My LinkedIn stream pops up an infographic developed by the California Fuel Cell Partnership, where various types of hydrogen filling stations are compared, stating data I had been looking for for some time.
Here it is:
The infographic distinguishes between two cases: hydrogen is produced locally (the true-true green hydrogen) or elsewhere and then transported either as a compressed gas or liquid.
The amortization of capital expenditure to build the station is a very important item in the operating costs of a hypothetical operator wishing to create a network of service stations, and should be distributed over the the amount of sold hydrogen; of course, the more you sell (up to the maximum theoretical limit), the lower will be the impact.
Therefore, I ran the numbers to understand what the minimum cost of hydrogen would be if you want to repay the installation cost back in, say, ten years by choosing a few common parameters and, precisely:
- interest rate: 3%
- payback time: 10 years
- hydrogen purchase price: $2,5 / kg – I actually chose an average price between Blue and Green hydrogen, but haven’t considered Grey or Black, because they pollute. For the locally produced hydrogen, I assumed zero cost, i.e. the electrical energy needed is completely produced by the local PV array (even though this means a 2MW array for each station, which is probably optimistic).
- station occupancy rate: 40% – this is a very high occupancy, especially in Italy where occupancy of service stations never exceeds 25% and is often much lower; given this refueling is quite fast, I assumed the consumer might be willing to queue…
I did not make any assumption for other operating costs, nor for the profit margin sough by the operator; in other words this is a lower limit, a sort of gross cost of goods sold, and these are the values I obtained:
To recap, only the liquid transported hydrogen station is in the same ballpark as gasoline: driving the same 100km would cost €8,11 vs. the €10 we spend in gasoline (but remember, the latter cost is all-in, while the former is not). No scenario comes close to the cost of a BEV which of course can also take advantage of a share of electricity sourced at home at lower rates.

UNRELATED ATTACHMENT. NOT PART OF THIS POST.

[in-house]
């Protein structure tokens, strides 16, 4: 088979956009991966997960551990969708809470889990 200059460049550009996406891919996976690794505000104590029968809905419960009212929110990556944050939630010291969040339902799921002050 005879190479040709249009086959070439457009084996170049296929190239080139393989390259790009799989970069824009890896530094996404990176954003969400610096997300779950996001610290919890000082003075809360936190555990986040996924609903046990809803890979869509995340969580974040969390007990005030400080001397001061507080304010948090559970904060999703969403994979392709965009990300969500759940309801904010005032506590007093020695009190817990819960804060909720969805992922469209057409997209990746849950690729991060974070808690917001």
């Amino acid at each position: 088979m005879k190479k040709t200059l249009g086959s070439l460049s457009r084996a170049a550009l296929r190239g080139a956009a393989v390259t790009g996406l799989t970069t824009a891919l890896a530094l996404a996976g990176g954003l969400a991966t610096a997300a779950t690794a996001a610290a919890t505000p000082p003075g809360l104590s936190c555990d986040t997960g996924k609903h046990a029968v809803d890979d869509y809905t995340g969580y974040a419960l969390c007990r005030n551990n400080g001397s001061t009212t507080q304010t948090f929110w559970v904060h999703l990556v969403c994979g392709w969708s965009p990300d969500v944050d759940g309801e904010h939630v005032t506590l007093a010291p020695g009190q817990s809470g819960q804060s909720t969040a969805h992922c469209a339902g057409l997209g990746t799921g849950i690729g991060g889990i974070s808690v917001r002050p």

Lastly, I have reversed the calculation to derive what the occupancy rates should be to achieve parity with the other fuels: as you can see, breaking even with gasoline requires very high but possible occupancy rates, while parity with electricity can only be achieved by selling more fuel than the theoretical maximum: in other words, it’s completely impossible.
The only BEV scenario that hydrogen comes close to breaking even with, is the unrealistic case one of someone which ALWAYS charges at fast charging stations, paying maximum rates.
My conclusion is that (unlike the case of electric) sustainable mobility based on hydrogen would bring no monetary advantage to the user.
So far I have discussed the end cost of the finished product. But what about the capital cost?
Again, by making some reasonable assumptions, we can estimate the total capital expenditure which would be necessary globally to fuel the 1.5B car stock with hydrogen.
I have chosen the best performing hydrogen station (transported liquid) and compared it with a medium rate electric Fast charger (100kW) and with a gasoline pump; again, the BEV scenario takes advantage of the fact three quarters of the needed electricity are sourced either at home or on the workplace, lowering the number of stations required. The calculation results are as follows:
Under these assumptions, therefore, the capital cost to infrastructure the world for hydrogen mobility are two orders of magnitude higher than for electric mobility (some 12 trillion euros !) – hard to see how economies of scale could lower those capital costs by two orders of magnitude…